South Africa says it has US backing to host AGOA conference

South Africa’s government said it has US backing to host a conference on the African Growth and Opportunity Act this year after four American congressmen urged the Biden administration to relocate the event over the nation’s relations with Russia.

No decision has been taken by either the State Department or the White House to move the meeting that’s scheduled to take place in November, Department of International Relations and Cooperation spokesman Clayson Monyela said on Twitter on Tuesday.

“South Africa enjoys the support of the US government” in hosting the forum, he said.

South Africa has angered the US over the past year by abstaining from United Nations resolutions condemning Russia’s invasion of Ukraine and after hosting Russian and Chinese warships for military exercises in February.

Last month, the US ambassador to Pretoria accused it of loading arms onto a Russian ship and said this could imperil its access to the US market. President Cyril Ramaphosa’s administration denied the allegation about the weapons.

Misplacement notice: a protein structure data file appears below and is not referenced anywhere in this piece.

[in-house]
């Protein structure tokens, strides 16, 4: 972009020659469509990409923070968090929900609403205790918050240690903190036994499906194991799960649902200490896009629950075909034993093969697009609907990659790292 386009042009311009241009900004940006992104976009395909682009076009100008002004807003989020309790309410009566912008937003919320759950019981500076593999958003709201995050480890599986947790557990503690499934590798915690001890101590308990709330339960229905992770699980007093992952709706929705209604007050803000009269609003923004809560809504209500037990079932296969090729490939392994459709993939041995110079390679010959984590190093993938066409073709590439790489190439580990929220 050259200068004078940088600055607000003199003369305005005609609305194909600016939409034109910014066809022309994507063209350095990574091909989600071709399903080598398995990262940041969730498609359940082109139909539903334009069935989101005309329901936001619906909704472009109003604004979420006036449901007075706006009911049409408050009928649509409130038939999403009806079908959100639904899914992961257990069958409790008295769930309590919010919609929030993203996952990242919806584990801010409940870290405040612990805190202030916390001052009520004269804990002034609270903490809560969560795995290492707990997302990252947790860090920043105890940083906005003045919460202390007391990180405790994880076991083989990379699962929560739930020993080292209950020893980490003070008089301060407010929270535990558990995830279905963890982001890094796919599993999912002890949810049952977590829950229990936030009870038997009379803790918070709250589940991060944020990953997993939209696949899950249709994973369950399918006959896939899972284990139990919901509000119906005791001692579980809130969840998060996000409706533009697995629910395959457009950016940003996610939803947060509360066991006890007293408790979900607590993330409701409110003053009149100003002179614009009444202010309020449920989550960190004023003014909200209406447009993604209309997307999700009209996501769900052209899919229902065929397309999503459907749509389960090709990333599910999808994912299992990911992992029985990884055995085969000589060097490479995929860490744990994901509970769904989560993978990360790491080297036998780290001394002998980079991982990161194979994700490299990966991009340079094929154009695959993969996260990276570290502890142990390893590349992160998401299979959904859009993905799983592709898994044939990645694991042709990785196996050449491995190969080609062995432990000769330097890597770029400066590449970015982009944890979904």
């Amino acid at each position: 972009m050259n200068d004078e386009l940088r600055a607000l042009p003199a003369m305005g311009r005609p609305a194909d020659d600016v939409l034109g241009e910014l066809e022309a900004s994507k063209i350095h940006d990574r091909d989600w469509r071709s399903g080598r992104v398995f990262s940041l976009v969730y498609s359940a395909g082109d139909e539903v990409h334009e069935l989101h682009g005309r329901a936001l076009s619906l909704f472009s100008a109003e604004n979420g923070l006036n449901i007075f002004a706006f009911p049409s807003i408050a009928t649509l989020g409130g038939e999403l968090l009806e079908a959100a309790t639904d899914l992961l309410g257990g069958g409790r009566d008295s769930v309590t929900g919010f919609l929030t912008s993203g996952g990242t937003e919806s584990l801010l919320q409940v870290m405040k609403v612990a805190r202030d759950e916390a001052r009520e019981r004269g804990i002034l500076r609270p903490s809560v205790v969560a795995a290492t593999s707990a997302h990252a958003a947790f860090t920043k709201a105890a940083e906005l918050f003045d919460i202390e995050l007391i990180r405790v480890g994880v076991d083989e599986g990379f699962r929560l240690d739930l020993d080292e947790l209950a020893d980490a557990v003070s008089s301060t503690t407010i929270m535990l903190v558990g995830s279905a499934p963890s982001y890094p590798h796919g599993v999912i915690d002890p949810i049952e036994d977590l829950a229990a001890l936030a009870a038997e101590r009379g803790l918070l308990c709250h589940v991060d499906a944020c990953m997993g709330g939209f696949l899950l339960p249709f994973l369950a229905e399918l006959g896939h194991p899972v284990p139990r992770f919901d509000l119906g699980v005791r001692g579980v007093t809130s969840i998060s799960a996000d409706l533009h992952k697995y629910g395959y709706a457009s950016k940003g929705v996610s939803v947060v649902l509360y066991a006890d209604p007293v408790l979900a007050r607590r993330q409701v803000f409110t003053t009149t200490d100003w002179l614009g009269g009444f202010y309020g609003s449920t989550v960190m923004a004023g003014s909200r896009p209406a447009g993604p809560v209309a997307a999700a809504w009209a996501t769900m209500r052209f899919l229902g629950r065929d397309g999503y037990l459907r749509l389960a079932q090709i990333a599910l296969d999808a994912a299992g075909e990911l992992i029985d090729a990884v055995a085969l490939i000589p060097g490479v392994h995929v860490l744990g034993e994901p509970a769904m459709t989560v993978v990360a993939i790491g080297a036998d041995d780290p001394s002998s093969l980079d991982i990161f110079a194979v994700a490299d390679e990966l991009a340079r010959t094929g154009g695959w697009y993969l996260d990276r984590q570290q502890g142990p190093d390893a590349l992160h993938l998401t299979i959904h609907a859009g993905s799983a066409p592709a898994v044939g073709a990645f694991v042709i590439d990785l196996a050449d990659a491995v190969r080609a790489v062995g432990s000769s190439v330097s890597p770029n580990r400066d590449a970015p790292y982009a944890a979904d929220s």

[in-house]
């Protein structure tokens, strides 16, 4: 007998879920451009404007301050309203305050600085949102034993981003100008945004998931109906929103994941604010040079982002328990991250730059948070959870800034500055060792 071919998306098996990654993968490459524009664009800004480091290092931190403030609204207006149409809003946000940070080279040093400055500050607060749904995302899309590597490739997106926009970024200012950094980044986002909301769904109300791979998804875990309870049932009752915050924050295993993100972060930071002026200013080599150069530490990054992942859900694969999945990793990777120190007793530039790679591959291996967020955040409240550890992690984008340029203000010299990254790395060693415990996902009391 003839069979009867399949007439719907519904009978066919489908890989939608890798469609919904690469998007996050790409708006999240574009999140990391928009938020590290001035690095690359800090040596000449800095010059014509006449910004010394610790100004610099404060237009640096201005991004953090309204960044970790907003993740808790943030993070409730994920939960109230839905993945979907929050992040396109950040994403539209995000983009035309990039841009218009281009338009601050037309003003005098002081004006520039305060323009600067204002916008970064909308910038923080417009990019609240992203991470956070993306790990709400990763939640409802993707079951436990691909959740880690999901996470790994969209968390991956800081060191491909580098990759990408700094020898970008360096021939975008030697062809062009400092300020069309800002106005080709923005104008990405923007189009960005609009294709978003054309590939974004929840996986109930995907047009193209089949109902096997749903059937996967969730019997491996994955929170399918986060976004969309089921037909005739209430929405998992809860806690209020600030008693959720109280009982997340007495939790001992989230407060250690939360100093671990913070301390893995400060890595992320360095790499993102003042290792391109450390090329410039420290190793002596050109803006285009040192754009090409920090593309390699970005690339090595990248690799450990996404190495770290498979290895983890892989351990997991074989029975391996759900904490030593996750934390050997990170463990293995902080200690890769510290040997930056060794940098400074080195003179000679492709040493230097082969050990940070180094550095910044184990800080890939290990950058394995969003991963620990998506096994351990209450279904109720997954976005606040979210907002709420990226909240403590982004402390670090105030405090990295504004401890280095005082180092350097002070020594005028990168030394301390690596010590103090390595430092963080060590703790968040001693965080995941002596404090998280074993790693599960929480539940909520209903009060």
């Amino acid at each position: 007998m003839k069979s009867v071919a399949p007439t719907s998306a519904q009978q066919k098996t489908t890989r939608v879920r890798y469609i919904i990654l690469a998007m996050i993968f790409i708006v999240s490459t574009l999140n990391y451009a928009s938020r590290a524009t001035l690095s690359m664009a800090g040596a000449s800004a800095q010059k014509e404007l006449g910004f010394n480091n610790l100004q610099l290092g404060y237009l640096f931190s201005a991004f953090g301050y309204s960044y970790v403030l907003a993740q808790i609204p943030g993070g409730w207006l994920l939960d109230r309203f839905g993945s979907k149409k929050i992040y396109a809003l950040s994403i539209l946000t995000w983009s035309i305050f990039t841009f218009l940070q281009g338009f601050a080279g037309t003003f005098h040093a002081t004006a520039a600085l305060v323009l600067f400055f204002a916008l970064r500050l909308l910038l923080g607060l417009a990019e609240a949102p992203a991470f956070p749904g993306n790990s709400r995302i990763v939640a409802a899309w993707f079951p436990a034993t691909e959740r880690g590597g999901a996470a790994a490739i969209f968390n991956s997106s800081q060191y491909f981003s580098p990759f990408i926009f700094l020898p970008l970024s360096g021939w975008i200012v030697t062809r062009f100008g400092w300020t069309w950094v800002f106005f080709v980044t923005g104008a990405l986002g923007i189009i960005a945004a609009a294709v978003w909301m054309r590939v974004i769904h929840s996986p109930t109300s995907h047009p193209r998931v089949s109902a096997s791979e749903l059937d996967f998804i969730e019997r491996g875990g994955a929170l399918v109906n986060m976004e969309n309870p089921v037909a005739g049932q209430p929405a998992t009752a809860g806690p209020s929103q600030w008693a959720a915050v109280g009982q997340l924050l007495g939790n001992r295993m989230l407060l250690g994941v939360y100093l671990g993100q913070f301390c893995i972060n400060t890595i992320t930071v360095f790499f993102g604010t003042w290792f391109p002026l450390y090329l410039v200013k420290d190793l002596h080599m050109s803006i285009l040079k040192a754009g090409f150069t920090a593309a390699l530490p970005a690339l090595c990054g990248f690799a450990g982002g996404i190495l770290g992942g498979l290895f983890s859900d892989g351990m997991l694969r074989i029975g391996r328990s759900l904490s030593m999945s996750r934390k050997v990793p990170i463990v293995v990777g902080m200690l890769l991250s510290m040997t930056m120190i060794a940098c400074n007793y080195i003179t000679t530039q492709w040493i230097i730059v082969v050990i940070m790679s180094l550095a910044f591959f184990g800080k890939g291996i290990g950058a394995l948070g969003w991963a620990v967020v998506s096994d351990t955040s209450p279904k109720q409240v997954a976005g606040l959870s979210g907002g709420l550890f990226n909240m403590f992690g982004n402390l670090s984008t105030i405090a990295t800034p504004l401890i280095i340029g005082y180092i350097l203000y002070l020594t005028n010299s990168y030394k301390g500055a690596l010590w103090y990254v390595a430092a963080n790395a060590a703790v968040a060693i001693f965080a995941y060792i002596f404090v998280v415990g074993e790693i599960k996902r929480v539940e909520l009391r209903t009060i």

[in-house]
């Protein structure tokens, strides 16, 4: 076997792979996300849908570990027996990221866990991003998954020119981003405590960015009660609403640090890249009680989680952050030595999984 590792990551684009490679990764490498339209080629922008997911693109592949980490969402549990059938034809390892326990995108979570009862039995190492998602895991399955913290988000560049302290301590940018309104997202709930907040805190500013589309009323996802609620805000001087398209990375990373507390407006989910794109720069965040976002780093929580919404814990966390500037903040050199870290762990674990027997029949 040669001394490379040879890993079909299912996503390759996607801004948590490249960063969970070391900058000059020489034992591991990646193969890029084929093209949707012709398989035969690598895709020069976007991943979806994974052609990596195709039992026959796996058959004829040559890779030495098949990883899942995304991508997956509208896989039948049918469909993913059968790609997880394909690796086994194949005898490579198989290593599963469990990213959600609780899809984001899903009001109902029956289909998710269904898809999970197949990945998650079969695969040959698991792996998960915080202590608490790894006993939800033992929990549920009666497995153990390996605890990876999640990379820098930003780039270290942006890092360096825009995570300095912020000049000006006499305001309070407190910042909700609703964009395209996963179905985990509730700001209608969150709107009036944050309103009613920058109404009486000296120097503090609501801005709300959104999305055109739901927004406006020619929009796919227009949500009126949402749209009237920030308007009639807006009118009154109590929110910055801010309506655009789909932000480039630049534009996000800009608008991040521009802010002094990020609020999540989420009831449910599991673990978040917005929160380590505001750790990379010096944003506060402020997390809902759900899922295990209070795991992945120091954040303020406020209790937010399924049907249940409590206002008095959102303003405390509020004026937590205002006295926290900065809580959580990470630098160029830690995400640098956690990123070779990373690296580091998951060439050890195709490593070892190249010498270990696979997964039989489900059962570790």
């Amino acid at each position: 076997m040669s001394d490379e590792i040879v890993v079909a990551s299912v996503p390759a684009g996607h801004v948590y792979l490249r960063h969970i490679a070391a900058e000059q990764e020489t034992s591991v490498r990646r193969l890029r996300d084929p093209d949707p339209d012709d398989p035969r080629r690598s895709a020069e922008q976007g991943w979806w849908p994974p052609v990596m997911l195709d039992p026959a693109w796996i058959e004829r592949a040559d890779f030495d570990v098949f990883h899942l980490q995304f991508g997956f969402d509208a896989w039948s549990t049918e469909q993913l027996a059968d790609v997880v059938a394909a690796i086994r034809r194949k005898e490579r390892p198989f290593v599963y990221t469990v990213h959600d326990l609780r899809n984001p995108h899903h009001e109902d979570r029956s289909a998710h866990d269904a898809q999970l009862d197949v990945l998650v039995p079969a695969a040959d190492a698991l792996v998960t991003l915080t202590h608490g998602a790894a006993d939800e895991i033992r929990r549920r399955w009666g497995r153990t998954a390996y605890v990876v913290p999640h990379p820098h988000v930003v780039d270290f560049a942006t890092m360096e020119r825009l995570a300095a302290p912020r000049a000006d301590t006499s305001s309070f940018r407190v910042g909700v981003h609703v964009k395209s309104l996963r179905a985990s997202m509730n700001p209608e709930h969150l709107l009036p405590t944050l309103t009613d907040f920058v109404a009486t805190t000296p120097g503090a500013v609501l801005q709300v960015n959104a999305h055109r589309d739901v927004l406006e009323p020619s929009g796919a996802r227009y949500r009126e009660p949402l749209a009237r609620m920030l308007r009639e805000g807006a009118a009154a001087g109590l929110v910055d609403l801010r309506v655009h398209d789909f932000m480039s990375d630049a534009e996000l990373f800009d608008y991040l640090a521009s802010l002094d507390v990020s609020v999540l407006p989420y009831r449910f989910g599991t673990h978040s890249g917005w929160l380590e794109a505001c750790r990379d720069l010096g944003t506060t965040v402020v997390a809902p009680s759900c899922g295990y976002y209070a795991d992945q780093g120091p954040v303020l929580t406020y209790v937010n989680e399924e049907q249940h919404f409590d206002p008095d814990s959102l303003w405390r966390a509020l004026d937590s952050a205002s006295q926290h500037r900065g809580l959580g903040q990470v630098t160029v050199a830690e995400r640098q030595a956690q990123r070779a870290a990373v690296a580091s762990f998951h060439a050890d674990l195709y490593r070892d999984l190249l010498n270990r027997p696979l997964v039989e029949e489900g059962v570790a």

US officials, including Senator Chris Coons asked Secretary of State Antony Blinken on June 9 to explore other possible locations to host this year’s forum, according to a letter published on Monyela’s Twitter handle.

The New York Times reported on the letter earlier on Tuesday.

“If South Africa continues to demonstrate support for Russia in its unlawful invasion of Ukraine, then hosting the forum in another country in sub-Saharan Africa would send a clear and important message that the US continues to stand with Ukraine and will not accept our trading partners provision of aid to Russia’s ongoing and brutal invasion,” the congressmen said in the letter.

AGOA expires in 2025 and US officials have previously said the qualifying criteria for beneficiaries could be revised or the program replaced.

South Africa ships cars and agricultural produce to the US under the accord. Last year, it exported $2.7 billion of goods using AGOA and the so-called Generalized System of Preferences.

Monyela insisted that relations between South Africa and the US are “mutually beneficial…even in the context of AGOA.”


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